After several weeks of discussing the matter at regular meetings and in recent a workshop, the Searsport Select Board voted unanimously to approve an amendment to an existing policy regarding employees’ use of social media.

Searsport Town Manager James Gillway said selectmen adopted the amendment to the town’s existing policy titled “Email and Computer Documents” at the regular meeting Tuesday, May 1, and as a result the policy will now include guidelines governing town employees’ use of social media sites like Facebook.

In a telephone interview, Gillway said selectmen made two additions to the draft policy, one “reminding employees that they represent the town” and the second “re-emphasizing that their use of social media is being monitored.”

Gillway said the meeting was “pretty well attended” and several citizens spoke on that issue during the portions of the meeting dedicated to public comment.

The question of whether to address the issue with a policy change was first raised during the board’s regular meeting Tuesday, April 3, when Gillway presented selectmen with a proposed amendment after consulting with Maine Municipal Association about the language within the document.

When speaking after the April 3 meeting, Gillway confirmed the policy change was being considered, in part, because of an incident involving Facebook postings that were authored by the town’s Fire Chief Jim Dittmeier.

In December, Dittmeier took heat for a Nov. 16 post that appeared on Searsport Fire Department’s Facebook page that offered his personal thoughts about the ongoing debate surrounding the development proposal from Colorado-based DCP Midstream to construct a 22.7-million-gallon Liquid Petroleum Gas tank at Mack Point.

The post, which no longer appears on the SFD Facebook page, encouraged the “silent majority” of people in town who support the potential development to share their views with town selectmen. He further stated the development could bring jobs for young people and provide more tax dollars for the town, according to previously published reports.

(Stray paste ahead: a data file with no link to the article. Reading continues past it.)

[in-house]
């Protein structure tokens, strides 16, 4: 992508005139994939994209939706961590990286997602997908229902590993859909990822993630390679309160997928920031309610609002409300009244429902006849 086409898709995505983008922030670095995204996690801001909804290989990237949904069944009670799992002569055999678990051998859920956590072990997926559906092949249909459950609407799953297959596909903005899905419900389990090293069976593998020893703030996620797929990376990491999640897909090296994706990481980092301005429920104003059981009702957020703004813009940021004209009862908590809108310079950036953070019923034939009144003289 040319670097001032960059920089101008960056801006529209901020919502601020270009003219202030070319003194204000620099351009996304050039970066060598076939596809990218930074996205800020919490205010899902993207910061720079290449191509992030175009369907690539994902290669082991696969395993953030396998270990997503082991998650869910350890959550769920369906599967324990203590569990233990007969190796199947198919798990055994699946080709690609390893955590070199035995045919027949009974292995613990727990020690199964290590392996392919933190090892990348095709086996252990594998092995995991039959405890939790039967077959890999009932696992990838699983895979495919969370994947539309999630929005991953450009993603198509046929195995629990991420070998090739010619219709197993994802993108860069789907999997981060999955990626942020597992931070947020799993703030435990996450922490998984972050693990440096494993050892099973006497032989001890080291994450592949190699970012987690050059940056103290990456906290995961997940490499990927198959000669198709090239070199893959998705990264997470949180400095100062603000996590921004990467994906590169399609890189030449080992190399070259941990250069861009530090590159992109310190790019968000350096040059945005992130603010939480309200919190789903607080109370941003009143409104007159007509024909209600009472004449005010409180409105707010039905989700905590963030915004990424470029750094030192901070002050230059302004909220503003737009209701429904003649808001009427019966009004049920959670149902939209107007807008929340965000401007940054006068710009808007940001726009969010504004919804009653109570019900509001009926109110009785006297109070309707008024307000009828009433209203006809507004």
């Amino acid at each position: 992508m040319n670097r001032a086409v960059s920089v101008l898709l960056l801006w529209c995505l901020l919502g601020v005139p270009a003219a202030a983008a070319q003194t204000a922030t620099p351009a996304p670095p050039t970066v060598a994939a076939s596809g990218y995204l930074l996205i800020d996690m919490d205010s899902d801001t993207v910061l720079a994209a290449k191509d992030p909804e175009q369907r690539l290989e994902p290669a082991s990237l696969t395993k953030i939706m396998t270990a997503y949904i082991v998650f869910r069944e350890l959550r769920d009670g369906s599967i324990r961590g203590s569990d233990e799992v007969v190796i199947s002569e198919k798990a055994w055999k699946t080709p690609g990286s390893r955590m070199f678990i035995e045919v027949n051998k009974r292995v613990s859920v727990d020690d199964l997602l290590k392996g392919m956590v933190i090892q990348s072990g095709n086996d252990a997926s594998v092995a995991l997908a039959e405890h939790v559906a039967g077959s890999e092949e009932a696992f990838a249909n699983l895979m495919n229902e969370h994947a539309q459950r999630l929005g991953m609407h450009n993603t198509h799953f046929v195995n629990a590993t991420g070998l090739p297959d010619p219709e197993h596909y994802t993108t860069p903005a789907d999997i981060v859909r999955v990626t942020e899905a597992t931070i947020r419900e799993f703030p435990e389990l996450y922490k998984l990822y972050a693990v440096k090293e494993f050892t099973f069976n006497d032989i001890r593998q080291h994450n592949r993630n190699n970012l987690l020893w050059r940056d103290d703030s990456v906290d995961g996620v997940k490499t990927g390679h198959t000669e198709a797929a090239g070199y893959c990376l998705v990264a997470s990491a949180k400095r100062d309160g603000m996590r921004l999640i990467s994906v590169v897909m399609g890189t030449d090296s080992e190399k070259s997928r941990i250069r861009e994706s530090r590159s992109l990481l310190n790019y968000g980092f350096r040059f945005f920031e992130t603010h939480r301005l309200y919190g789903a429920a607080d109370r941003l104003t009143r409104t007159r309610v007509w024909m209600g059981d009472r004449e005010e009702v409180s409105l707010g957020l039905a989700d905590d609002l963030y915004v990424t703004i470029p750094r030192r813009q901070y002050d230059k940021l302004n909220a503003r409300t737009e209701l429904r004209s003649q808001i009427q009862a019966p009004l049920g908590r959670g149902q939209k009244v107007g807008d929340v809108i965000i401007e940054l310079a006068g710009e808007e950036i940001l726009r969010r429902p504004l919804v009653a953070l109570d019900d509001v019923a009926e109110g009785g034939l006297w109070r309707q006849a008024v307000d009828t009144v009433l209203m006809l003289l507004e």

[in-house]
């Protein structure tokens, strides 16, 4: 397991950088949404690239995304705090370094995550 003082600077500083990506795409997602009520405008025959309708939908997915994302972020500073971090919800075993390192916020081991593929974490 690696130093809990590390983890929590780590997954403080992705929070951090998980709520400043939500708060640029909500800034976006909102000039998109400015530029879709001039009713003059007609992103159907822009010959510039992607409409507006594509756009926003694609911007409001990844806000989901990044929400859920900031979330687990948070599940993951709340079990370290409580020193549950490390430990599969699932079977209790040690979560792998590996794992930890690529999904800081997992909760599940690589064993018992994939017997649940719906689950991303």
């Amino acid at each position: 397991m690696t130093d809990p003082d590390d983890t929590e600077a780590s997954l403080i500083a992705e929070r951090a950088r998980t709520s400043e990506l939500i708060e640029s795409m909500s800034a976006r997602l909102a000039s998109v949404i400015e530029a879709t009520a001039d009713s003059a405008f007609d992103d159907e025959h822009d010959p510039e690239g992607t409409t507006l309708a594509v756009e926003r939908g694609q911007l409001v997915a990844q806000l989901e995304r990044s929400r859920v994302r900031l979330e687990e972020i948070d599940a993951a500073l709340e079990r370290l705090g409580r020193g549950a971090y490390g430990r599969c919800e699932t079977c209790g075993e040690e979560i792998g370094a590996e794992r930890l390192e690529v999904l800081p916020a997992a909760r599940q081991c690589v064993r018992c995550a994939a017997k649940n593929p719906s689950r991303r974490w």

At that time Dittmeier also described local opponents of the development as “a few people that just want the town to stay this way and die.” In closing, Dittmeier suggested, “maybe we should have a sign that says ‘Searsport, Town of Complainers who are against everything,'” reports at the time quoted. Dittmeier also submitted a letter to the editor that ran in the Dec. 1 issue of the VillageSoup Journal, in which he reiterated his position. In that letter, Dittmeier specified he was expressing his opinion as a taxpayer and not as the town’s fire chief.

Attempts to reach Dittmeier for comment on the issue have not been successful in recent weeks.

One issue the proposed amendments address, said Gillway during the April 3 discussions, is the need to preserve any postings that appear on a Facebook page that is created for use by town employees.

“We should be keeping all of those postings that appear on our social media sites,” Gillway said, referring to Maine laws governing public freedom of access to municipal records.

In other news, selectmen accepted the resignation of Searsport Police Officer Eric Bonney, whom Gillway said would be working as a court officer in the Waldo County court system. Bonney, who Gillway said also served as the town’s animal control officer and shellfish warden, would likely continue in those roles as long as his new work schedule allows.

Gillway said Searsport Police Chief Dick LaHaye plans to offer the position to one of the department reserve officers, who Gillway said has a wealth of experience at SPD and at other local police agencies.

The officer, who Gillway did not name because he has yet to accept the promotion, has also worked for the Stockton Springs and Belfast Police Departments.

“He’s worked for us for almost a year,” said Gillway, who added that the officer has earned a favorable reputation in the communities he has served.